Friday, 18 February 2011

Finally the Christmas holiday blog post

For those of you who have forgotten, Christmas occurred about two months ago, and while for you it was cold and snowy, for me it was hot and sweaty. I spent two weeks travelling in Nigeria and Cameroon, and will attempt to give you a summary below.

First to Obudu Cattle Ranch
The first part of my Christmas holiday involved seven of us, Beth a volunteer in Kano, and her man Dan, who visited from the UK, Heather from Kaduna, me, Richard from Lafia, Lucy (also from Bournemouth) who lives in Dutse, where she is seriously deprived of female company and alcohol, and Sarah, a Dutch volunteer who lives near Calabar.
Intestine road - view from cable car
So off we went to Obudu Cattle Ranch. This is a proper tourist destination, with proper tourist prices, we stayed in a small guest house, Abebe’s to avoid such prices. It is beautiful and has been called Nigeria’s lake district, we walked down a steep hill, in fact it was more like a mountain, to swim in a freezing river, walked back, drank some beer and sang some songs in the evening, and enjoyed a trip in the cable car and swim in the pool complete with water shoots and slides!
Clearly something was funny!
More Obudu photos

Then to Athi
Athi is a drill reserve, the drill being a monkey, related to a baboon. It provides a habitat for monkeys that will eventually be released into the wild, these have often been intercepted when people try to smuggle them across borders, its also houses some rescued chimps. It is also a rather wonderful place to relax and chill out, as you will see from the pictures. There is no mobile phone reception there, but we did get a daily alarm call from the pit latrine, unfortunately Beth managed to drop her phone in the poo! Needless to say at seven the following morning it sang from the depths!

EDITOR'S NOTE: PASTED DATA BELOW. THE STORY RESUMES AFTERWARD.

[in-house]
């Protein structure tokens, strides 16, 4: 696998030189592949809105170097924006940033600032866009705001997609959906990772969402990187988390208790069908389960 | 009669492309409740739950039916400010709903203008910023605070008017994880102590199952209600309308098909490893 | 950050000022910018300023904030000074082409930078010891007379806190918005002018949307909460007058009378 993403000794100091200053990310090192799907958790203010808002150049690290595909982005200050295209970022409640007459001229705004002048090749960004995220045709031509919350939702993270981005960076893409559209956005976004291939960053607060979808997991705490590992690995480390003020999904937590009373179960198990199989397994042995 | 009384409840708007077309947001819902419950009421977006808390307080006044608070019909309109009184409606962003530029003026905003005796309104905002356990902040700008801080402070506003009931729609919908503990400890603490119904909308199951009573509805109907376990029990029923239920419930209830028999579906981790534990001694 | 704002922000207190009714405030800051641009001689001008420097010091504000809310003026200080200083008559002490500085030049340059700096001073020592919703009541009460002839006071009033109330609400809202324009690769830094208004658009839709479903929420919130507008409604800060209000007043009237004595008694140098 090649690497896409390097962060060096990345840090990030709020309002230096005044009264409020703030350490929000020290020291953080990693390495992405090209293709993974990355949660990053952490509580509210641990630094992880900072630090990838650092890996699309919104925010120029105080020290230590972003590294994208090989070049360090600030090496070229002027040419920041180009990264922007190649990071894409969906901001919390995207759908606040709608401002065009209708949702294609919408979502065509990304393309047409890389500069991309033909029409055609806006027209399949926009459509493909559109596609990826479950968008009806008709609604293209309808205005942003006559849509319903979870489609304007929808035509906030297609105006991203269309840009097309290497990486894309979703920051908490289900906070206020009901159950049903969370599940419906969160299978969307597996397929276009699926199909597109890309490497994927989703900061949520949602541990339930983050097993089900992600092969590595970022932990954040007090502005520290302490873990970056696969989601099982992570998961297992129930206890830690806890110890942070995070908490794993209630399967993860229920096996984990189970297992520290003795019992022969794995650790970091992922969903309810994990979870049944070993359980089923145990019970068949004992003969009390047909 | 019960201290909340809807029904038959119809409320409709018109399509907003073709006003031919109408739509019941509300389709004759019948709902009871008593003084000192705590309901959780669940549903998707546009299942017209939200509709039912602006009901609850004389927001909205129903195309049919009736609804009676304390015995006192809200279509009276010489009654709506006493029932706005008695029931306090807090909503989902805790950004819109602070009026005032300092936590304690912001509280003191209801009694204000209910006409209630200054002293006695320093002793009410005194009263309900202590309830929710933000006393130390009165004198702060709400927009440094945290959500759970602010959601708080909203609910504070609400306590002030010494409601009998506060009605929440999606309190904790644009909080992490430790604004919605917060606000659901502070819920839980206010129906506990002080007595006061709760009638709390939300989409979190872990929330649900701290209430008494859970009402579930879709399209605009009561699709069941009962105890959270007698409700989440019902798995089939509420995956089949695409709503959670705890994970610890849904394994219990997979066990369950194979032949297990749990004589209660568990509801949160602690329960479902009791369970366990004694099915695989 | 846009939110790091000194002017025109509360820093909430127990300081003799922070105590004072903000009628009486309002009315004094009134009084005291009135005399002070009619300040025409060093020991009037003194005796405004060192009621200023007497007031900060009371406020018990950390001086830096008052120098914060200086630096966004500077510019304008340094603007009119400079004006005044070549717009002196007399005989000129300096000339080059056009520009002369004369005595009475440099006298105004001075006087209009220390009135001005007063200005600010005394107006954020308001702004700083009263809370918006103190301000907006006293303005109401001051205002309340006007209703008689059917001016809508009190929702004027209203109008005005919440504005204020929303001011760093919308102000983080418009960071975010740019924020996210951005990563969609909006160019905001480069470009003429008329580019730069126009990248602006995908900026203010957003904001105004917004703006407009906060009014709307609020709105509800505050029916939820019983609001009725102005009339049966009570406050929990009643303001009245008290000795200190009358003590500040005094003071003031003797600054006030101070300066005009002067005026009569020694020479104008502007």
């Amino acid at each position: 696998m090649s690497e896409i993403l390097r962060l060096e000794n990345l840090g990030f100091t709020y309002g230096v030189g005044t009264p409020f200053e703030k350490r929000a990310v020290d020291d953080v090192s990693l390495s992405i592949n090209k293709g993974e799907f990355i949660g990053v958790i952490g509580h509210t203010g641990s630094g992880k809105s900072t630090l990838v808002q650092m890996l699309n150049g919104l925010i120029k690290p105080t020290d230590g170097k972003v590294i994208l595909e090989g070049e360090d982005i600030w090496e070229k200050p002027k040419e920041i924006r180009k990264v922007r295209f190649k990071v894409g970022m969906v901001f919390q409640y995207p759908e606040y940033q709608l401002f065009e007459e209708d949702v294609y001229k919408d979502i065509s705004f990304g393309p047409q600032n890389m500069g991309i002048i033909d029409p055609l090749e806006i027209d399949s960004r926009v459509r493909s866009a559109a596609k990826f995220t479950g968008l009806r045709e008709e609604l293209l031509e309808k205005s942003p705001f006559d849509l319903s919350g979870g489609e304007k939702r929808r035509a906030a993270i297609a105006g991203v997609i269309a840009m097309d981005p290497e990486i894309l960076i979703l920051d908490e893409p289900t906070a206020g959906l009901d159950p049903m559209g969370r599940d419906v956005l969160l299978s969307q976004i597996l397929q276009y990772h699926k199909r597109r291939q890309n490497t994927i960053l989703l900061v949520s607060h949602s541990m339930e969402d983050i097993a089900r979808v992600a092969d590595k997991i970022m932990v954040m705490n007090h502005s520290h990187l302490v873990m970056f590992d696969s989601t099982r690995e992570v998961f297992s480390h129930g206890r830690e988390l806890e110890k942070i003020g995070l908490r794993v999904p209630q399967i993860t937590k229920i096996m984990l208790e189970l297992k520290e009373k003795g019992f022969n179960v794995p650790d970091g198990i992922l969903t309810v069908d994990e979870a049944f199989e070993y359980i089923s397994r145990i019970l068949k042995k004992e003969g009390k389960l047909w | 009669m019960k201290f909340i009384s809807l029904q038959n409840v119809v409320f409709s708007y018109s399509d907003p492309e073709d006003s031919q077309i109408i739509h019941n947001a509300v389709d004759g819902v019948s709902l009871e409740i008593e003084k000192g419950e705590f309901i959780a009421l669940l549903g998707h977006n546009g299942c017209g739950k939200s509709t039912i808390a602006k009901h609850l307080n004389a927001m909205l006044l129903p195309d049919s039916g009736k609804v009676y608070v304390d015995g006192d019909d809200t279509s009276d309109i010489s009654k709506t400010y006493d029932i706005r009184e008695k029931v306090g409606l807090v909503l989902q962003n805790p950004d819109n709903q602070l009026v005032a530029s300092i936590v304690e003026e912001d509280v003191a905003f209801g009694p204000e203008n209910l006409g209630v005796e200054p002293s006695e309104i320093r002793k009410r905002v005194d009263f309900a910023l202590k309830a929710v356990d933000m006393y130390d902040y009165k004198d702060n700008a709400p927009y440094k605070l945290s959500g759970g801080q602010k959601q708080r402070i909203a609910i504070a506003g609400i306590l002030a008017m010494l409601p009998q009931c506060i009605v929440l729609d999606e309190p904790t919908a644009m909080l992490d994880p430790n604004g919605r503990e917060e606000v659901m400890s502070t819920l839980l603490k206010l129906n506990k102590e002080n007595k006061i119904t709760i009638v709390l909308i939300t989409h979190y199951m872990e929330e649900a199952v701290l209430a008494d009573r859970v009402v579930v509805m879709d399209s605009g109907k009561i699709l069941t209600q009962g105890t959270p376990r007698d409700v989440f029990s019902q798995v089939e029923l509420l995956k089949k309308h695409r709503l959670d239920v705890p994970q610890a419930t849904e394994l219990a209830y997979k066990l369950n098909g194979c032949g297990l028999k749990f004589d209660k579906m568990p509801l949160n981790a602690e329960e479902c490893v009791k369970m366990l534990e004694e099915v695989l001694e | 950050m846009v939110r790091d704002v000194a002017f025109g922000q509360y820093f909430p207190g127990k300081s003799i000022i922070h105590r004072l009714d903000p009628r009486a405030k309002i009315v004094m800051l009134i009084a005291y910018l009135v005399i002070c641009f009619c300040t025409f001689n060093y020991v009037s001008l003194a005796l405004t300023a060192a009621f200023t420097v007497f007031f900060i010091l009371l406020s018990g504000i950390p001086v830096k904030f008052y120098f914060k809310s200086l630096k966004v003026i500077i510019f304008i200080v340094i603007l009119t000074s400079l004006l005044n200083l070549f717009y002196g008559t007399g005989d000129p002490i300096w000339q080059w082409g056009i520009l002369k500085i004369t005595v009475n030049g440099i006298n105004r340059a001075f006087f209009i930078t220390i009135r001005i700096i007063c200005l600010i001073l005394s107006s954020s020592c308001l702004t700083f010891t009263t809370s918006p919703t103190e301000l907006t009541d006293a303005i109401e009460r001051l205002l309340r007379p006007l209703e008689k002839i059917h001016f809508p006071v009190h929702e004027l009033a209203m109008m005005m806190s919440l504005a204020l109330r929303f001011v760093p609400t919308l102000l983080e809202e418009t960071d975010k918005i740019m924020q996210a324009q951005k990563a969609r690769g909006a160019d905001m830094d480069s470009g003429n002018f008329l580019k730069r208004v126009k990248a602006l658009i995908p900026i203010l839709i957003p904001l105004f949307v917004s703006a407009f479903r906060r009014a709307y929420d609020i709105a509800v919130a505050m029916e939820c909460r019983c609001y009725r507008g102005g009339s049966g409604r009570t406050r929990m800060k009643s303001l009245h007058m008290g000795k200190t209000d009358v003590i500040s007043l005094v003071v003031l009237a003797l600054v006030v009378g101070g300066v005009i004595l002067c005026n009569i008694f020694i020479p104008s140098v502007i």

More Athi photos
To Akpap Okoyong for Christmas!
Dutch Sarah bravely invited six Brits for Christmas to her little village Akpap Okoyong, it took us a while to learn to say that. The village is also known as Mary Slessor village, she was a Scot who campaigned for the end of the killing of twins, traditionally twins were seen as a bad omen and had to be killed at birth.
Fixing a throttle cable in the dark, with the engine running, no wahalla!
Our journey to Akpap Okoyong, was a bit stressful, we had arranged to be picked up from Athi at 8am, no sign of our driver by 9, and no mobile phone reception. Fortunately there was an okada driver (motor bike taxi) and I was sent to the village to order seven bikes for the one hour trip to the village. Even that journey took around 15 minutes and was a bit too exciting for my liking due to the rather steep wet road. So when I got back with seven bikes and drivers, I was relieved to see that our car had turned up, of course we paid the bikes, before squeezing seven of us plus driver into the car, we went for five in the back, and two on the front passenger seat. A couple of times we had to “dismount” to make it up a hill, and the driver also hit the engine with a rock but eventually we made it to the main road and then to Ikom.
Pancakes and Bucks Fizz for breakfast on Christmas Day
The next journey took us to Calabar, where we did a Christmas Eve “supermarket dash” before proceeding to Akpap Okoyong. Our driver said we should swap vehicles as the alternator wasn’t charging, it was already dark so we said drive on. Then the throttle cable snapped, he just happened to have a spare one and fixed it with the engine running and in the pitch dark. We tried not to get run over, become victims of armed robbery or kidnap, we succeeded.